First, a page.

XVI A RACE WITH A RHINO . . .212
XVII IMPRISONED BY A COBRA . . 223
XVIII TREED BY AN ELEPHANT . . 232
XIX> SNOW-BLIND ON MOUNT KENIA . 250
XX CAPTURED BY AFRICAN SAVAGES . 264
XXI CORNERED BY BABOONS . . 278
XXII A FIGHT WITH FIVE LIONS . .291
I FIRED POINTBLANK INTO HER BREAST . . FrOtltispiece v
He had WRECKED SEVERAL GRASS HUTS . . . . 60 '
The grass parted as though a snow-plough were
being driven through it 96
The canoe was lifted high into the air . . . 188
It worked its triple set of fangs backward and forward IN A vain effort TO BURY THEM IN MY HAND 230 /
Groping along and feeling out each frozen footprint 258
His guards bound his hands and feet . . . 270
The whip-lash all but cut him in the face . . 298 .
AFRICAN ADVENTURE STORIES
AFRICAN ADVENTURE STORIES CHAPTER I
A NARROW ESCAPE FROM AFRICAN BLACKS
FROM childhood the ambition of Mr. S. had been to become an adventurer. Before he had attained manhood he left England to cast his lot with that sturdy, courageous class of men who make a business of trading wch the natives and hunting elephants in Africa. At the time that I met him he had spent most of his life in South Africa, and a more interesting person I have never seen.
He was a man of few words, quiet and unassuming. While he undoubtedly knew more about the African animals than any living man, I never heard him contradict a fellow sportsman. When told of some extraordinary experience that seemed questionable, and asked to express his opinion, he always began by saying: *'My experience has been ..."
4 AFRICAN ADVENTURE STORIES
Even in the days in which he visited Africa, ivory hunters were so numerous that the large "'tuskers" were soon killed out of the regions where the natives had been pacified. This made it necessary for the intrepid hunters to seek new and inhospitable fields if they intended to succeed. S. was one of the few men who was willing to endure the hardships and accompanying dangers of such a trip.
He was a passenger on the Admiral, that carried the Roosevelt African expedition from Naples to Mombasa, and we whiled away many a pleasant hour listening to his thrilling experiences.
He started once, he said, with about twenty-five Kafir boys to carry his outfit and trade goods, on a trip into the then little-known region north of the Zambesi River. Elephants, it was believed, had been little molested in that section and the chances were good for finding big "tuskers."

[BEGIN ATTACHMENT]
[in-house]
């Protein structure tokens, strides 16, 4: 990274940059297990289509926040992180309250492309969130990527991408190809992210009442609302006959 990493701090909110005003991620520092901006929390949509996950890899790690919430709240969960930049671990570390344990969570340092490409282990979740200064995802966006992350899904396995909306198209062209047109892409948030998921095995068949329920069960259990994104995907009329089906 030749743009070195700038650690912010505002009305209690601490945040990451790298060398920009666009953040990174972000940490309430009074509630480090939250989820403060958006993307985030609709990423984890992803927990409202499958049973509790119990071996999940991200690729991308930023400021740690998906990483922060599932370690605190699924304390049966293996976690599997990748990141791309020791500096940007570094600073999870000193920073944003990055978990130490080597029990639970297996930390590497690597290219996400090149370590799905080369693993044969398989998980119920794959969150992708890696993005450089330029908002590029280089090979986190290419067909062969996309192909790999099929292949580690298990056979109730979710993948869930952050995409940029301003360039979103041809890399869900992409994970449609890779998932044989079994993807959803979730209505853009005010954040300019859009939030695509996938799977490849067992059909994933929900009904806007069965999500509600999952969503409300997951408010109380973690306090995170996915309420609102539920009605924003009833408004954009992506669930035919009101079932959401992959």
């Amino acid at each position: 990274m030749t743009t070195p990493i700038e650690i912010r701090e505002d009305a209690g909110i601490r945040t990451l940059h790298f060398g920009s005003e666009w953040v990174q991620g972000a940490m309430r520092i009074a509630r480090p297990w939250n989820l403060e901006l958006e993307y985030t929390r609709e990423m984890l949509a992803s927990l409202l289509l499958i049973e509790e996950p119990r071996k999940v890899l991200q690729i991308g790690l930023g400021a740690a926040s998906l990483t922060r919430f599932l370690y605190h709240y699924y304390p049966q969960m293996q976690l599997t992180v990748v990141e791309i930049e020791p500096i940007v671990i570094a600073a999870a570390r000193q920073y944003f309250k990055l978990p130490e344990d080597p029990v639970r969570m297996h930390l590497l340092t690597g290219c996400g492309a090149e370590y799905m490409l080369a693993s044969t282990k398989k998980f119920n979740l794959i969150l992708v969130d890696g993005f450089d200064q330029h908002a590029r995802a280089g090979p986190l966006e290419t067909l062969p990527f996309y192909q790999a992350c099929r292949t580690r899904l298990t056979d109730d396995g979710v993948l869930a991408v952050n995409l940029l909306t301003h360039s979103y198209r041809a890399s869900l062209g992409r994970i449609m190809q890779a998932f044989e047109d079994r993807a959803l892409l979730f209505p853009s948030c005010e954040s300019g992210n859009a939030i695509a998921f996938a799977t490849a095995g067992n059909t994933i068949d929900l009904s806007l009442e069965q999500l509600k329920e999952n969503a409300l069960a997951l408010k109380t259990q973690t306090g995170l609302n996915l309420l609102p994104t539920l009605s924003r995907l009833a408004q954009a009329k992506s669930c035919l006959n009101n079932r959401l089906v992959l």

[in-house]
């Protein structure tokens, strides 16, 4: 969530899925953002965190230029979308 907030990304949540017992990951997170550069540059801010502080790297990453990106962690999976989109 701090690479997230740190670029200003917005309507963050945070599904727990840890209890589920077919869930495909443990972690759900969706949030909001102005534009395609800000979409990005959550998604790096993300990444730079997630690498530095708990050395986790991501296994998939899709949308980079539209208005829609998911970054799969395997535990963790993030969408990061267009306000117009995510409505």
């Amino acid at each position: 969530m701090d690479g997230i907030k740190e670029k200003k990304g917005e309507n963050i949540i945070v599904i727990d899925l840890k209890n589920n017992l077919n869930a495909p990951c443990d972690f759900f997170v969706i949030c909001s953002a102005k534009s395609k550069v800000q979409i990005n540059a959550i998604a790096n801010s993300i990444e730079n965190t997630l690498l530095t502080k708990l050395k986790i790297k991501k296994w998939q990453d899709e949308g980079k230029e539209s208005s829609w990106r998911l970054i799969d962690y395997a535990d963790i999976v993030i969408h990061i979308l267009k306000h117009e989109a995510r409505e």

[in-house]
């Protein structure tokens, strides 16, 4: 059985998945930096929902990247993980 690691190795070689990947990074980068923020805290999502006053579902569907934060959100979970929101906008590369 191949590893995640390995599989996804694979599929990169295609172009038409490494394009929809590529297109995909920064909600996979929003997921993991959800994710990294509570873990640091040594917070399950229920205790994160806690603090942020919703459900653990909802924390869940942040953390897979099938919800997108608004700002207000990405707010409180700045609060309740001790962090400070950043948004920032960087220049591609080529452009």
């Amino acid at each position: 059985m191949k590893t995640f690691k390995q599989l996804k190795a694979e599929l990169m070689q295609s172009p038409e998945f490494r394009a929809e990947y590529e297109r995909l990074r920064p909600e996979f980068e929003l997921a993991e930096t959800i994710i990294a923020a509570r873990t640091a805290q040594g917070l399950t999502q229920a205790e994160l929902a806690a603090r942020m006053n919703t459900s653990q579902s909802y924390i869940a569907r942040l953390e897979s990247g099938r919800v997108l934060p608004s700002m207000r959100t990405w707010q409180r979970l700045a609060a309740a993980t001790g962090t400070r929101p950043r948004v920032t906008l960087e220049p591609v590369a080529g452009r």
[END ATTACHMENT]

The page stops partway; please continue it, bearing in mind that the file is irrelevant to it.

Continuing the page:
His objective point was somewhat of a question. He was after ivory and intended to rely more or less on the information he could gather from the tribes he met. Finally, he began to pass out of the region of friendly natives and to
draw near the line which in our country is known as the ''frontier." Here the hunter was warned of treacherous people ahead, but, as the natives are naturally alarmists and live in constant fear of attacks from each other, he placed little credence in the report. S. always carried a supply of trade goods, and believed that he would have no trouble after he had presented the various chiefs with presents and they found that he had come to barter with them.
Each day's travel brought the party in contact with strange tribes, who spoke unknown tongues and from their actions showed that they had never before seen a white man. As the caravan drew near a village the people fled in terror and stood off at a distance watching and jabbering in their peculiar language. The women and children were particularly timid and refused to enter the camp until the confidence of the men had been won.
With trifling gifts they were finally coaxed near, and soon they lost their fear and became sociable. They always carried their long, dangerous-looking spears, however, which looked suspicious. Never, after winning the confidence of a tribe of savages, had S. known them to re-
6 AFRICAN ADVENTURE STORIES
tain their arms. He laid this exception to the fact that these people were ignorant of the white man's ways, and deemed it prudent to be always prepared until they knew more of him.
One afternoon the traveller came to a chief's village and, after paying his respects to the potentate, made camp near by, enclosing it in an elephant-grass stockade.
When everything was settled the chief sent his visitor vegetables and native beer, and the guest reciprocated with calico, beads, and salt. Then he asked the chief to ferry his outfit across a near-by stream in the morning, as the caravan wished to proceed on its way without delay. The old fellow seemed wilhng, but said as his canoe was not then at the village he could not acquiesce until he had sent for it, which would take a day at least. In the meantime he wished the hunter to shoot some game for his people, promising to furnish a guide and helpers to bring in the dead animals.
The following day several head of game were killed and most of the meat was turned over to the villagers, S. saving enough for himself and his men.